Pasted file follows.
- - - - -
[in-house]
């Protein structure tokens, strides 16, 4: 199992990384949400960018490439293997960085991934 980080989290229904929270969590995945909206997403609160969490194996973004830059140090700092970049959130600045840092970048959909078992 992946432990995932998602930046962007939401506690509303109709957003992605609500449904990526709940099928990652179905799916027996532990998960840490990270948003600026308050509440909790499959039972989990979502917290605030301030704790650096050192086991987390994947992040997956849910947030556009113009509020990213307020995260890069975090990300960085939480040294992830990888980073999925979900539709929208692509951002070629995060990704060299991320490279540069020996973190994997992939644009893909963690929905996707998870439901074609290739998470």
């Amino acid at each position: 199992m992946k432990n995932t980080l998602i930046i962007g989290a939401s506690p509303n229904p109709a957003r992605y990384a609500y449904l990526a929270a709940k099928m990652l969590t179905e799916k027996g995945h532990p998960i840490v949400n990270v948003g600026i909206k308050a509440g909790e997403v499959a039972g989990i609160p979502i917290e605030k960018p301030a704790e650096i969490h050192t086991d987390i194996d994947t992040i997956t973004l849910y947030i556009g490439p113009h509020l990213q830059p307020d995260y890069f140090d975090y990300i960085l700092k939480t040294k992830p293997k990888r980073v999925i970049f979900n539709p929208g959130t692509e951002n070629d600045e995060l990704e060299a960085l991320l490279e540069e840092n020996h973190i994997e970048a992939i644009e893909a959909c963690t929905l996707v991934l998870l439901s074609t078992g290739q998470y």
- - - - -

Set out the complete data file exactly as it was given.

[in-house]
């Protein structure tokens, strides 16, 4: 199992990384949400960018490439293997960085991934 980080989290229904929270969590995945909206997403609160969490194996973004830059140090700092970049959130600045840092970048959909078992 992946432990995932998602930046962007939401506690509303109709957003992605609500449904990526709940099928990652179905799916027996532990998960840490990270948003600026308050509440909790499959039972989990979502917290605030301030704790650096050192086991987390994947992040997956849910947030556009113009509020990213307020995260890069975090990300960085939480040294992830990888980073999925979900539709929208692509951002070629995060990704060299991320490279540069020996973190994997992939644009893909963690929905996707998870439901074609290739998470």
């Amino acid at each position: 199992m992946k432990n995932t980080l998602i930046i962007g989290a939401s506690p509303n229904p109709a957003r992605y990384a609500y449904l990526a929270a709940k099928m990652l969590t179905e799916k027996g995945h532990p998960i840490v949400n990270v948003g600026i909206k308050a509440g909790e997403v499959a039972g989990i609160p979502i917290e605030k960018p301030a704790e650096i969490h050192t086991d987390i194996d994947t992040i997956t973004l849910y947030i556009g490439p113009h509020l990213q830059p307020d995260y890069f140090d975090y990300i960085l700092k939480t040294k992830p293997k990888r980073v999925i970049f979900n539709p929208g959130t692509e951002n070629d600045e995060l990704e060299a960085l991320l490279e540069e840092n020996h973190i994997e970048a992939i644009e893909a959909c963690t929905l996707v991934l998870l439901s074609t078992g290739q998470y």